The Peninsula Employment Law Dictionary - 'N'

Peninsula Team

November 25 2011

We all know that employment law is a minefield. Sometimes it may feel like there is legislation for everything and often there are lots of ‘buzz-words’ specific to employment law being bounced around. You wouldn’t be on your own if you thought that employment law is like another language! In an effort to help employers wade through these buzz-words and parts of legislation, we at Peninsula have created our very own Employment Law Dictionary! It’s simple, concise and easy to understand. Each month we represent a letter of the alphabet and associate a few words in employment law with that letter. National Employment Rights Authority (NERA) - NERA was established in 2007 with the aim of securing compliance with employment rights legislation and to foster a culture of compliance in Ireland. NERA seeks to do this through the following means:
  • An information service
  • An employer inspection service
  • An enforcement power where employers are found not to be compliant with an aspect of employment law
    • Prosecuting employers who fail to fall into compliance
NERA is an Office of the Department of Jobs, Enterprise and Innovation and has its headquarters in Carlow, with regional offices in Cork, Dublin, Shannon and Sligo. National Minimum Wage (NMW) - Under the National Minimum Wage Act 2000, an experienced adult worker is entitled to earn at least €8.65 per hour. An experienced adult worker is a worker who is not:
  • under the age of 18;
  • in the first two years of employment over the age of 18; or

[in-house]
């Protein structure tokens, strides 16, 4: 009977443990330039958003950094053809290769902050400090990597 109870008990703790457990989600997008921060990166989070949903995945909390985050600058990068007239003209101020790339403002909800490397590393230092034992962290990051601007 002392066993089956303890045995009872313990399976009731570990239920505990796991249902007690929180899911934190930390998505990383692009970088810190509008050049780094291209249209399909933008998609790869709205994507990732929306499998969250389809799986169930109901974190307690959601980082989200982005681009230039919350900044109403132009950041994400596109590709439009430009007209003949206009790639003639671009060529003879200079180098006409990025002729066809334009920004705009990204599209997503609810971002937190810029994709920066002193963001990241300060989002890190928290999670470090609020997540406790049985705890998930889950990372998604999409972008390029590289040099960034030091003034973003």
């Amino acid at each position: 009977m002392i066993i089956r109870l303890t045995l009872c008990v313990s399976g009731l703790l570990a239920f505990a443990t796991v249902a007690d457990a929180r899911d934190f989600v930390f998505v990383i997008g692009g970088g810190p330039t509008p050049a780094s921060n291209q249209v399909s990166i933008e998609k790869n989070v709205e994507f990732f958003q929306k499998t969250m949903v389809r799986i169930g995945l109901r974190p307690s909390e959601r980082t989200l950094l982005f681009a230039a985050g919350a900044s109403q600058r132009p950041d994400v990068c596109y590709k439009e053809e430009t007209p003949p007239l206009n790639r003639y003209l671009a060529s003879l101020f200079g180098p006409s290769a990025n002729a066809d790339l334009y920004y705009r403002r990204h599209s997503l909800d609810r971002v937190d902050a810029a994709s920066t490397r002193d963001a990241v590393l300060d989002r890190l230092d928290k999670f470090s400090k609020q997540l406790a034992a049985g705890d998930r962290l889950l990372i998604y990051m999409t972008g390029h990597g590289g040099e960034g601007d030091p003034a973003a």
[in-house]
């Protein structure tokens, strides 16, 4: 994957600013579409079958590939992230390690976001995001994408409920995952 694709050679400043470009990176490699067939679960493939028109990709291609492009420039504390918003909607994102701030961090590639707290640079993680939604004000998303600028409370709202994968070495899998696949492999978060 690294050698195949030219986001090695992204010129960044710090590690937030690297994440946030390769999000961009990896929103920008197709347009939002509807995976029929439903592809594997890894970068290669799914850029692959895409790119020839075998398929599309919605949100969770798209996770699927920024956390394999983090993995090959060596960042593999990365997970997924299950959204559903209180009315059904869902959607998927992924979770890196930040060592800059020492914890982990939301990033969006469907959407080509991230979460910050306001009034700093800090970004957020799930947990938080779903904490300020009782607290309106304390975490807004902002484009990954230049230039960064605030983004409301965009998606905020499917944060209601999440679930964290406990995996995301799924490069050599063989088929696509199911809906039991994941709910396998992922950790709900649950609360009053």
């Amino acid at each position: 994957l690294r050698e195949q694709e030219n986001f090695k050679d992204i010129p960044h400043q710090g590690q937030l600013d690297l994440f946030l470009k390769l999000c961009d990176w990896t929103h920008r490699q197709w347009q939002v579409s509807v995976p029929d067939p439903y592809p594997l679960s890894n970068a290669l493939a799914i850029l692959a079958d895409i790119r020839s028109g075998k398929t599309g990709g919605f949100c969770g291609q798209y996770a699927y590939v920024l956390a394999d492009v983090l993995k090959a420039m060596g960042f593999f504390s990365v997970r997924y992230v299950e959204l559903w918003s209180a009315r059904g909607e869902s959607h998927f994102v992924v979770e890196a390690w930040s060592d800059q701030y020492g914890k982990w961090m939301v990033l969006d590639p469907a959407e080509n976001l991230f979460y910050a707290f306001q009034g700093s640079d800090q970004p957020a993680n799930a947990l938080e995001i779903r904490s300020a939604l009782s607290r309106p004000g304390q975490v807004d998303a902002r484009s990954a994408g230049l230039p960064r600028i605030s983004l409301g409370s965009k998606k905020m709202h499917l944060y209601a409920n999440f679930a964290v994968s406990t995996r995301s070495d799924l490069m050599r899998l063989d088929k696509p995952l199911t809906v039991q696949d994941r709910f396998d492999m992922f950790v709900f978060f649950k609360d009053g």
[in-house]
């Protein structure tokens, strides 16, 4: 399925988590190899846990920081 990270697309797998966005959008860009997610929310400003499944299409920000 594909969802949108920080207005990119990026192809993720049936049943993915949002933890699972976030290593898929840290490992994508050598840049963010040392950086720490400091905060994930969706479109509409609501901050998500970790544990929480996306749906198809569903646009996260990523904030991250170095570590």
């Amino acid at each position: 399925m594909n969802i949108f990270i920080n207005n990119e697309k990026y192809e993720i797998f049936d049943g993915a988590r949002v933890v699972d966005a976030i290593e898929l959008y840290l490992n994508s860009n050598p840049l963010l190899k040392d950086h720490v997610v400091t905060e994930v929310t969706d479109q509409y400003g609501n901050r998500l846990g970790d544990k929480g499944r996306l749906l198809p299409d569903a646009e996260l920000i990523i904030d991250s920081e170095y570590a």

• a trainee undergoing a course that satisfies certain statutory requirements
An employee who is under 18 years of age is entitled to an hourly rate of at least 70% of the NMW. Job entrants entering employment for the first time after reaching the age of 18, or, if in employment, on reaching that age must be paid at least 80% of the NMW in the first year and 90% of the NMW in the second year. Employers should be aware that different criteria and rates apply to those employees who are undergoing a course of study or training that meets specific statutory requirements, such as apprenticeships, and those employers governed by sectoral wage agreements such as Registered Employment Agreements (REAs). At the time of writing this definition, Employment Regulation Orders are unconstitutional but employers need to be wary of these agreements should they be introduced once more. Night Worker- A night worker is an individual who normally works at least three hours of their daily working roster and 50% of their total annual working hours between 12.00am (midnight) and 7.00am. For "special category" night workers, where a risk assessment indicates that the work involves special hazards or a heavy physical or mental strain, there is a limit of eight hours night work in any 24 hour period.  For all other night workers the limit is an average of 48 hours per week calculated over a two month period or a collectively agreed longer period that has been approved by the Labour Court. Young workers are not permitted to work between the hours of 10.00pm. on any one day and 6.00am on the following day. Notice Period- There are legal minimum periods of notice for both the employer and the employee to give when terminating a contract of employment.  These periods are:
  1. Notice to be given by the employer:
    • less than 13 weeks' continuous service - nil
    • 13 weeks' but less than 2 years' service - 1 week
    • 2 years' but less than 5 years' service - 2 weeks
    • 5 years' but less than 10 years' service - 4 weeks
    • 10 years' but less than 15 years' service - 6 weeks
    • 15 years' service or more - 8 weeks
  1. Notice to be given by the employee:
    • less than 13 weeks' continuous service - nil
    • 13 weeks' service or more - 1 week.
These are the minimum periods of notice required by law. An employer can if they wish include longer periods of notice in the contract of employment. It is important to note that an employee cannot be expected to work out a longer notice period than that an employer is prepared to give. A balance needs to be made between the value of the employee to the business and the impact his or her departure would have on the business against the potentially negative implications of having a disenfranchised employee forced to work a long notice period, when their heart is no longer in the job.

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